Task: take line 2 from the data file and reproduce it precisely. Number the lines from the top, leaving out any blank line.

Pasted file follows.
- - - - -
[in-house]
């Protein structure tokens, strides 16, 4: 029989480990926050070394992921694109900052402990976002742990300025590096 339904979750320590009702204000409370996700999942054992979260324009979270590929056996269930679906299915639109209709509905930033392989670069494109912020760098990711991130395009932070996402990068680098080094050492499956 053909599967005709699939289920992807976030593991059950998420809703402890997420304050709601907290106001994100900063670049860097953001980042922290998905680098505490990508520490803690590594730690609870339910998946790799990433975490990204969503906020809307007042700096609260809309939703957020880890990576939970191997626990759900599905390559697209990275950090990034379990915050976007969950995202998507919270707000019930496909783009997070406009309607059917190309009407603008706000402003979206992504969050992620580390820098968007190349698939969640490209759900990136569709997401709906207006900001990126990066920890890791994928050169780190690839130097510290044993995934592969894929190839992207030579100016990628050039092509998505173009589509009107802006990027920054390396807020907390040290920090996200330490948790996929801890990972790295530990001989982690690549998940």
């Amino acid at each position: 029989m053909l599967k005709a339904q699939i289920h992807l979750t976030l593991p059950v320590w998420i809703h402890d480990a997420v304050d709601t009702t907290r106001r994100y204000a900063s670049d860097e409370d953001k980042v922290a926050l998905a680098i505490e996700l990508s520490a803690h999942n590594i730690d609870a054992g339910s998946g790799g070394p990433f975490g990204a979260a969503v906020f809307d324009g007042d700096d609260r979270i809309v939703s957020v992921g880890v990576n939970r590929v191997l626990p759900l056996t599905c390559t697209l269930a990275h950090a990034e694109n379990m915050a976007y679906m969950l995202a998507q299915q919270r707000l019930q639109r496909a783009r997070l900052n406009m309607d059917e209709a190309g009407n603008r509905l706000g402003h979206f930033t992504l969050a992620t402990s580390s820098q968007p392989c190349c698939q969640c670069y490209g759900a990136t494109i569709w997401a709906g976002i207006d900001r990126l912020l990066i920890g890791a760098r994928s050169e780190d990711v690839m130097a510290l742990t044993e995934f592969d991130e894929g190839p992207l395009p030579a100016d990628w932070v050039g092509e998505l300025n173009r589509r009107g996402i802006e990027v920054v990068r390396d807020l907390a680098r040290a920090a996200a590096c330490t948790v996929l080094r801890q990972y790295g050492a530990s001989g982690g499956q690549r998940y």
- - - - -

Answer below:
């Protein structure tokens, strides 16, 4: 029989480990926050070394992921694109900052402990976002742990300025590096 339904979750320590009702204000409370996700999942054992979260324009979270590929056996269930679906299915639109209709509905930033392989670069494109912020760098990711991130395009932070996402990068680098080094050492499956 053909599967005709699939289920992807976030593991059950998420809703402890997420304050709601907290106001994100900063670049860097953001980042922290998905680098505490990508520490803690590594730690609870339910998946790799990433975490990204969503906020809307007042700096609260809309939703957020880890990576939970191997626990759900599905390559697209990275950090990034379990915050976007969950995202998507919270707000019930496909783009997070406009309607059917190309009407603008706000402003979206992504969050992620580390820098968007190349698939969640490209759900990136569709997401709906207006900001990126990066920890890791994928050169780190690839130097510290044993995934592969894929190839992207030579100016990628050039092509998505173009589509009107802006990027920054390396807020907390040290920090996200330490948790996929801890990972790295530990001989982690690549998940």